The delegates that work year-round on issues of the homeland in Vietnam, gave presentations on current issues such as U.S. policy towards the South China Sea and Vietnam, environmental problems confronting Vietnam, the potential Chinese threat and conflict resolution in the South China Sea. They also held annual board and committee meetings and elected new officers.

A very successful Gala Dinner

Despite the low conference turnout Nguyen said the gala dinner, which gathered about 260 guests, was a highlight that stands out as one of the most memorable in the 25 years they have held them.

“That was a smashing success,” said Nguyen.

Eugene Krizek

The surprise honored guest was Eugene Krizek, who in 1975 was the Director of Congressional Services in the Office of Congressional Relations at the U.S. State Department. He was among the top State Department officials instrumental in getting a bill, Public Law 94-23, better known as “The Indochina Migration and Refugee Assistance Act of 1975,” passed.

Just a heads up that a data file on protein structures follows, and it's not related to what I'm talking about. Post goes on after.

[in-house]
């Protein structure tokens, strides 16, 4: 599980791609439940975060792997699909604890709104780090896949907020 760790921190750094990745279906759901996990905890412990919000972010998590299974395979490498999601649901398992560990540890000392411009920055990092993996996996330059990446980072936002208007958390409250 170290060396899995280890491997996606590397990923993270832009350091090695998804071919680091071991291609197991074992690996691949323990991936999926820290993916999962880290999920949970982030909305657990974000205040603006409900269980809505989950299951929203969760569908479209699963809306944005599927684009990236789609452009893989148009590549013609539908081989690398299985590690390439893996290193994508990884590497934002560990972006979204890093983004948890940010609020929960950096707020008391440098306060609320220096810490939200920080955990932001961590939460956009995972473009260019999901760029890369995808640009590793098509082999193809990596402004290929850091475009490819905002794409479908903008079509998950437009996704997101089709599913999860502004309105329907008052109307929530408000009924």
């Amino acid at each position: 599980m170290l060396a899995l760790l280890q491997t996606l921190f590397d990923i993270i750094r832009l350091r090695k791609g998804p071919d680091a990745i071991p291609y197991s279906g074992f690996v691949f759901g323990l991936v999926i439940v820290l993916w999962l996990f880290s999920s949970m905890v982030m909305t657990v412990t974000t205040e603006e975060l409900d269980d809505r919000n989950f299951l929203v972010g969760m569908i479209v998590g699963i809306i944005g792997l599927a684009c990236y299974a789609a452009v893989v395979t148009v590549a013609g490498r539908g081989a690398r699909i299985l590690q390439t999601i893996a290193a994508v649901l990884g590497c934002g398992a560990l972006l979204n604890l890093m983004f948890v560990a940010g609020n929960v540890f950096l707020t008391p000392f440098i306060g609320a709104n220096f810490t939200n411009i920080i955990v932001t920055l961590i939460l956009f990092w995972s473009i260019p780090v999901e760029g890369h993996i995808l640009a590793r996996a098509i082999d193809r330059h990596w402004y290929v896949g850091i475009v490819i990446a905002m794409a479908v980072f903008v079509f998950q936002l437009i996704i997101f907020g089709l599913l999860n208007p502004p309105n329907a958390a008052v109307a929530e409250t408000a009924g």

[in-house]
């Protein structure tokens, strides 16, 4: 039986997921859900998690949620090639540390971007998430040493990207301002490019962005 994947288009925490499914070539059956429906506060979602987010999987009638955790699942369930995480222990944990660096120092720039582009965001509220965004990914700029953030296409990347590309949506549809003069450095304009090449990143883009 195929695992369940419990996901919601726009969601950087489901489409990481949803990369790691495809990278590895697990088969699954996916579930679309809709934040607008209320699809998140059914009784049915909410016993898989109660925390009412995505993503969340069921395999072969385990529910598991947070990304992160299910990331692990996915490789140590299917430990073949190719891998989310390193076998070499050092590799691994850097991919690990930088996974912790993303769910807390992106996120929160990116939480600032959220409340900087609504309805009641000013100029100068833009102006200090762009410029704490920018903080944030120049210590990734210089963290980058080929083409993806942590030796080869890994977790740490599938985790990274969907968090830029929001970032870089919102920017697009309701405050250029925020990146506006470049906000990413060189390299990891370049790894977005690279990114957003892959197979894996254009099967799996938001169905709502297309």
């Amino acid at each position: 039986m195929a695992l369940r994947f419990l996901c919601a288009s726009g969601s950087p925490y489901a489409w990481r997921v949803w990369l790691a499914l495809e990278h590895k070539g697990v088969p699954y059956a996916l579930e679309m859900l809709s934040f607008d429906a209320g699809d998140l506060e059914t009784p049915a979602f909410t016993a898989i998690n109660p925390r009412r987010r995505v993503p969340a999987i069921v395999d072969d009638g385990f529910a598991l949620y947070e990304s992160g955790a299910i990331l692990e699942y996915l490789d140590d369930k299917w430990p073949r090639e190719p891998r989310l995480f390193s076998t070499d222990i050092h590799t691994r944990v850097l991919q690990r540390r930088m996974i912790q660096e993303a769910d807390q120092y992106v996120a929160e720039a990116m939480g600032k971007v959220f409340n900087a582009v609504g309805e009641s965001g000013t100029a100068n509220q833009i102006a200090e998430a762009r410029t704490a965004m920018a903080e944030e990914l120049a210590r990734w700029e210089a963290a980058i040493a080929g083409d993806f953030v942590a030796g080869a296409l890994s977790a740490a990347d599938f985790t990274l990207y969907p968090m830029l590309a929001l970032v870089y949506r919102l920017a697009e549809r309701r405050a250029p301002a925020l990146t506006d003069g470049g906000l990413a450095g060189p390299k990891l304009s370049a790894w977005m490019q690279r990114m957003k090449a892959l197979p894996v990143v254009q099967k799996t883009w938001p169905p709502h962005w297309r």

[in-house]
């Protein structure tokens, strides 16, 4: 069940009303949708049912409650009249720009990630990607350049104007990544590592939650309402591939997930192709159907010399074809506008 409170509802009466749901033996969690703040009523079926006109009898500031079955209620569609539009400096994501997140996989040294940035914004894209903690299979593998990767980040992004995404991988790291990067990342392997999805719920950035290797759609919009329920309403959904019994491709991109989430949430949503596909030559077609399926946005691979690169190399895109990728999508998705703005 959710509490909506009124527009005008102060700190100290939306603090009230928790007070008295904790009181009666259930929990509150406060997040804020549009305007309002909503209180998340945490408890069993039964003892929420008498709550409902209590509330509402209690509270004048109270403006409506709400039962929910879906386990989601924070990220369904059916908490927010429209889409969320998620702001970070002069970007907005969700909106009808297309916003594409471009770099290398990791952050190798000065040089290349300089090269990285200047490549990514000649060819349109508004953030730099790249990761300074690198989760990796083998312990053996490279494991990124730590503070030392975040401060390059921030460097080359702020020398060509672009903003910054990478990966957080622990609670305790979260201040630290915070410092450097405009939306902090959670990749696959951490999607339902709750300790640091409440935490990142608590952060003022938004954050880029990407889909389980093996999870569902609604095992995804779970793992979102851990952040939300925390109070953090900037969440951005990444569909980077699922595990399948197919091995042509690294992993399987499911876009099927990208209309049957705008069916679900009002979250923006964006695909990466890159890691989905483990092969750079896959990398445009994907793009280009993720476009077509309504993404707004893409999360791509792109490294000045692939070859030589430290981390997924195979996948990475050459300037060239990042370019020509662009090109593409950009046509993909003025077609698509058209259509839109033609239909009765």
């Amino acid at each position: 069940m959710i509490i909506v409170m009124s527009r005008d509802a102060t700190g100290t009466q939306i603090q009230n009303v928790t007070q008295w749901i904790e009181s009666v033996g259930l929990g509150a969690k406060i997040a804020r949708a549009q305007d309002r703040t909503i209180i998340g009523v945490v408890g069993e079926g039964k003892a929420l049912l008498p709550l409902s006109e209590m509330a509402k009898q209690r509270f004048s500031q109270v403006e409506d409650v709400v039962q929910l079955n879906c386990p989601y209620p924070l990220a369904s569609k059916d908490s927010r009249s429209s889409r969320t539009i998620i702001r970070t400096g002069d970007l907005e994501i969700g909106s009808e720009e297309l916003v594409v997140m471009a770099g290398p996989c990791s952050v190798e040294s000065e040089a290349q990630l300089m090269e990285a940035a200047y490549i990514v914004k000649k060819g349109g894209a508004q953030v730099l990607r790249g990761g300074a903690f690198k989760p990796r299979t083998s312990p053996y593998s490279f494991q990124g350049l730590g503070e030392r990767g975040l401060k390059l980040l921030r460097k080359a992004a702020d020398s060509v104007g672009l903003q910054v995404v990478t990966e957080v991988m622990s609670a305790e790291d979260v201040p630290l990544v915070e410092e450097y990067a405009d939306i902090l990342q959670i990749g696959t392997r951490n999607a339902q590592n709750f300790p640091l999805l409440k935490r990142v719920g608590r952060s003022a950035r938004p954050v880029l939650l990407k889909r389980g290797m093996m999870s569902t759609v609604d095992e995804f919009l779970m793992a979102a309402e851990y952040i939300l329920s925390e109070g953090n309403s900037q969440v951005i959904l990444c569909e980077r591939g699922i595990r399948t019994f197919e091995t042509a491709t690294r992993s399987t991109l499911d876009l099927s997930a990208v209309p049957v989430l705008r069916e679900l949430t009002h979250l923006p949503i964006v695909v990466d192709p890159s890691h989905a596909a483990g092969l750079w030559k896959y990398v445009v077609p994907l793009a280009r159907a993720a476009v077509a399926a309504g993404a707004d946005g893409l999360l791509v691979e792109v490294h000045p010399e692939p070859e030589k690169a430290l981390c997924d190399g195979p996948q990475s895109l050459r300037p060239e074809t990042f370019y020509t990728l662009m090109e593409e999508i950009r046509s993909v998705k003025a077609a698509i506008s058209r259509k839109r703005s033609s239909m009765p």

“This speedily processed through the 94th Congress, which allowed for the appropriation of the first $155 million meant for the resettlement of 137,000 refugees from Vietnam and Cambodia,” said Nguyen. “This was the very beginning of the implantation of Vietnamese in America.”

Nguyen added that on January 29, 1976, President Gerald Ford wrote Mr. Krisek a letter saying, “As a result of your efforts more than 130,000 people who had to flee their homelands in Southeast Asia have been helped to make a new beginning in America.”

The Gala Dinner is also an opportunity to rekindle old friendships among the its delegates and a chance to mingle with local leaders. The entertainment was provided by famous Vietnamese singers, Nguyet Anh, Bao Vy, Hoang Anh, and the Saigon Star Band.